6468822-Hotel_Victoria_Cuenca.jpg
Hotel Victoria

When we arrived at the Hotel Victoria it was only 9.00 am, so we weren’t able to check in but could only register and leave our bags. Our first impressions were favourable – the lobby was attractive and the hotel well located on the southern edge of the colonial part of the city. We went off to explore confident that we had made a good choice.

The Coffee Tree

6468852-Muesli_Cuenca.jpg

Our first priority though was breakfast, and in particular, coffee. The first likely place we saw was this European-style café on a street corner just a few metres from our hotel. It was a bright sunny morning, warmer than we had been having in Quito, and the pavement tables and chairs looked very inviting. We managed to secure one of these spots and were soon checking the menu for breakfast options.

Chris decided to try a local dish that our transfer driver, Claudia, had mentioned – bolon. This is a ball of mashed plantain shaped around a cheesy filling and fried, here served with a cappuccino as a breakfast. I stuck to the more conventional muesli, which in fact was granola served with fresh fruit (pineapple, strawberry, kiwi and melon), yoghurt and honey (a very large portion and delicious) and also had a much-needed double espresso.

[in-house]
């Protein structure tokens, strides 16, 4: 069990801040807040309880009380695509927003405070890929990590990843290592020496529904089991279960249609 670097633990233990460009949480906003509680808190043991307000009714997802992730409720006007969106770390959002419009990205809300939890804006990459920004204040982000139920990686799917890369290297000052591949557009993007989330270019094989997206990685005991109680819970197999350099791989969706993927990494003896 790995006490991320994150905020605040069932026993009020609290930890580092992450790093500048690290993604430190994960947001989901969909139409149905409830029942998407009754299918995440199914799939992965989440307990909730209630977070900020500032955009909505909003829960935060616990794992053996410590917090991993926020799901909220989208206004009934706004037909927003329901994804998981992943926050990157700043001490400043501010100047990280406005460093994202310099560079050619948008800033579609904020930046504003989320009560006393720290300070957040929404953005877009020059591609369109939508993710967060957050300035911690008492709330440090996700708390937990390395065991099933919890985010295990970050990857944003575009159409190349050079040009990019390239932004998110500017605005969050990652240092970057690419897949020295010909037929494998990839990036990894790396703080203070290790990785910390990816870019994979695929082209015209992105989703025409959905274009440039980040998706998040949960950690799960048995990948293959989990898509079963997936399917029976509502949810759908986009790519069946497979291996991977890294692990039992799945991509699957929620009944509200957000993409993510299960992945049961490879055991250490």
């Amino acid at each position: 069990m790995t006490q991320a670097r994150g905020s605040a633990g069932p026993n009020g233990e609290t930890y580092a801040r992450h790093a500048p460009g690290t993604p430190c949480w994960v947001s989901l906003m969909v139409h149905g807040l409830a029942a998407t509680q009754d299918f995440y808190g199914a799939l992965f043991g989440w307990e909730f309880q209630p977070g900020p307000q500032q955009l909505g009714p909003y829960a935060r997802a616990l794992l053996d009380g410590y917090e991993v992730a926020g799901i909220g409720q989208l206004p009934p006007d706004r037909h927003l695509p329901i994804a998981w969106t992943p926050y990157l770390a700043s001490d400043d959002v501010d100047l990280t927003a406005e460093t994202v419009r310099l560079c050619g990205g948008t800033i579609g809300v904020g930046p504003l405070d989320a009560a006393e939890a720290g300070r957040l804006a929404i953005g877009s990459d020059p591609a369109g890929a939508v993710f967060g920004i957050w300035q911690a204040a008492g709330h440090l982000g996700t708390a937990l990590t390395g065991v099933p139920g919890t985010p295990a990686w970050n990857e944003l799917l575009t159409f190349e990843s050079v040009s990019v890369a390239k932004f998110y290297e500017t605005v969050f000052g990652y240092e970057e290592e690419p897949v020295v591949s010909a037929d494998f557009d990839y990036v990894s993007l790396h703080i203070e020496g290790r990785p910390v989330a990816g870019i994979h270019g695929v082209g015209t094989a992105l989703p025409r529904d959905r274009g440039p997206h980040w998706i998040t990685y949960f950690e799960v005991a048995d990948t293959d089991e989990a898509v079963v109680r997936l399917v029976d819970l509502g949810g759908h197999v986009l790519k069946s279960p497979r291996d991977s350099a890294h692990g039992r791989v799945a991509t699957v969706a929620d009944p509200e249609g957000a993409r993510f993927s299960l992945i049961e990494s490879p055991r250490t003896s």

La Merced

Once we had enjoyed a good breakfast we were ready to start our sightseeing in Cuenca. Right next door to the café was the church of La Merced, so this was as good a place to start as any!

The church is an attractive one, set back a little from the road on a small semi-circular plaza. An inscription above the door reads “Ave Maria, Redemptrix Captivorum” – Hail Mary, saviour of captives. The door itself is beautifully carved – I loved the slightly grumpy lion on one panel in particular.

6468780-La_Merced_Cuenca.jpg
6468779-Door_La_Merced_Cuenca.jpg
La Merced